Innovation in educational approaches and learning methods
Educational programs at the Betty Irene Moore School of Nursing place an emphasis on problem solving, independent thinking and individual accountability to empower students to fulfill their learning needs and prepare them to lead in health care. Faculty and students work together to create environments that promote leadership, interprofessional education, transformative research and cultural inclusiveness. Through innovative teaching and learning approaches that address a variety of learning styles, professors actively engage students.
Whether it’s future researchers and nursing faculty looking to advance their careers or nurse practitioners and physician assistants seeking greater clinical knowledge, all students at the School of Nursing benefit from professors with diverse interests who create learning environments that empower them to be agents of health-care change. Many courses use the flipped classroom style of learning where students work independently to review content and come to class prepared to engage in meaningful discussions around a topic. Technology allows students to maximize learning time by completing coursework before coming to class. The elimination of lecture-style instruction engages students in a two-way flow of information.
Faculty recognize adults learn differently and instruction must accommodate multiple learning styles. New research validates that student-driven education promotes retention far better than lecturing. Ultimately, School of Nursing graduates effectively function to the highest standards of care.
As Charles Bonwell and James Eison, authors of "Active Learning: Creating Excitement in the Classroom," describe it, “Students must do more than just listen: They must read, write, discuss or be engaged in solving problems. Most important, to be actively involved, students must engage in such higher-order thinking tasks as analysis, synthesis and evaluation.” Gone are the stage and the podium from where a professor orates and imparts noble truths. Face-to-face collaboration enables students and faculty to extract the greatest value from both academic and personal perspectives. Since students learn based upon their personal experiences, motivators and capacities, professors develop classroom and clinical lessons that enable students to apply and develop their greatest talents.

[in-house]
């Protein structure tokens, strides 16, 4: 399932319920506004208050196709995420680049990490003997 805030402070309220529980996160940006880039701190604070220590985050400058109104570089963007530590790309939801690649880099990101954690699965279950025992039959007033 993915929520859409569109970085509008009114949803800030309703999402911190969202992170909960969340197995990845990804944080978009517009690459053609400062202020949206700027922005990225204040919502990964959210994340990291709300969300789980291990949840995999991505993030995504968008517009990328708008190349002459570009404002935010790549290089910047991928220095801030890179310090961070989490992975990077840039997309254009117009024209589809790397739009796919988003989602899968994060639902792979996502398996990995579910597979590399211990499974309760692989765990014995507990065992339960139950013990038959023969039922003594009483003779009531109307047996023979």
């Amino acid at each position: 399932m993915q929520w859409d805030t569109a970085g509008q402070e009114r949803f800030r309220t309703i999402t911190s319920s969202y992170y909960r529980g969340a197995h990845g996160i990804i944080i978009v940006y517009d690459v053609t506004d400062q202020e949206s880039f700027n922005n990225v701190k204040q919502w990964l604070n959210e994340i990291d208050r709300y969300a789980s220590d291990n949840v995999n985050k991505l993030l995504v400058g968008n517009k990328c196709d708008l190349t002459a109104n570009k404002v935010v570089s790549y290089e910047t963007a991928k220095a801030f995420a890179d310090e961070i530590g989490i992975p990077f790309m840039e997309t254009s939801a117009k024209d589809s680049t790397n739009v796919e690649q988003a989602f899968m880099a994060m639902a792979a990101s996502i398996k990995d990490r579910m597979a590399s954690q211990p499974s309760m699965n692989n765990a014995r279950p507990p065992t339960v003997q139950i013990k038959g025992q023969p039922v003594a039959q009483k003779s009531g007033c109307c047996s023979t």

Integrative case-based learning
In addition to studying health-care concepts, conditions or diagnoses, School of Nursing faculty use case scenarios from real case examples of people living with real conditions that impact their health. The cases are developed so that none of the people are identifiable, yet the details of specific events in a context or situation promote an authentic learning experience. Professors incorporate family relations, regional geography, cultural competence and socio-demographic details, with the hope that students will better appreciate the impact of multiple systems on individual health and well-being.
By seeing past the chronic condition to explore the bigger picture, students acquire a unique set of knowledge, skills and attitudes that enable them to administer care effectively and lead a team of caregivers confidently and in the best interest of the entire person. These cases serve as curricular threads that decrease course isolation and facilitate learning across the curriculum. Students develop a collaborative, team-based approach to their education, and ultimately, their profession.
After much research and years of teaching, faculty agree that students who have learned how to think critically make better judgments in a clinical situation than those who have merely memorized facts. The amount of knowledge required today to practice safe care goes beyond traditional, from-the-podium instruction. A well-designed simulation curriculum establishes critical thinking and clinical decision-making abilities in a learner-centered environment. Through simulation-based learning, School of Nursing graduate students experience clinical-care situations in real time without risking safety. Once they leave the simulated clinical setting, students and faculty review their actions and ask questions in a debriefing that provides a deeper understanding of the students’ roles and decisions.
Myers-Briggs Type Indicator — Personality Assessment
Understanding the dynamics of one’s personality enables an individual to act more genuinely, work more efficiently and function effectively in a team environment. The Myers-Briggs Type Indicator (MBTI) is a trusted personality assessment used worldwide to measure psychological types and provide an understanding of different personality preferences. The MBTI aims to help students and professionals better interpret their strengths and weaknesses in the classroom and workplace and to enhance a team’s dynamic.
The knowledge gained from the data reports promotes a greater understanding of self and others by increasing awareness of how individuals gather information, make decisions and interact with others. Students can focus on their talents and strengths while increasing their understanding of others’ differences and improve their problem-solving skills. After taking their MBTI assessment, students have their confidential results delivered to them. For more information on the Myers-Briggs Type Indicator personality assessment, please visit: http://www.myersbriggs.org/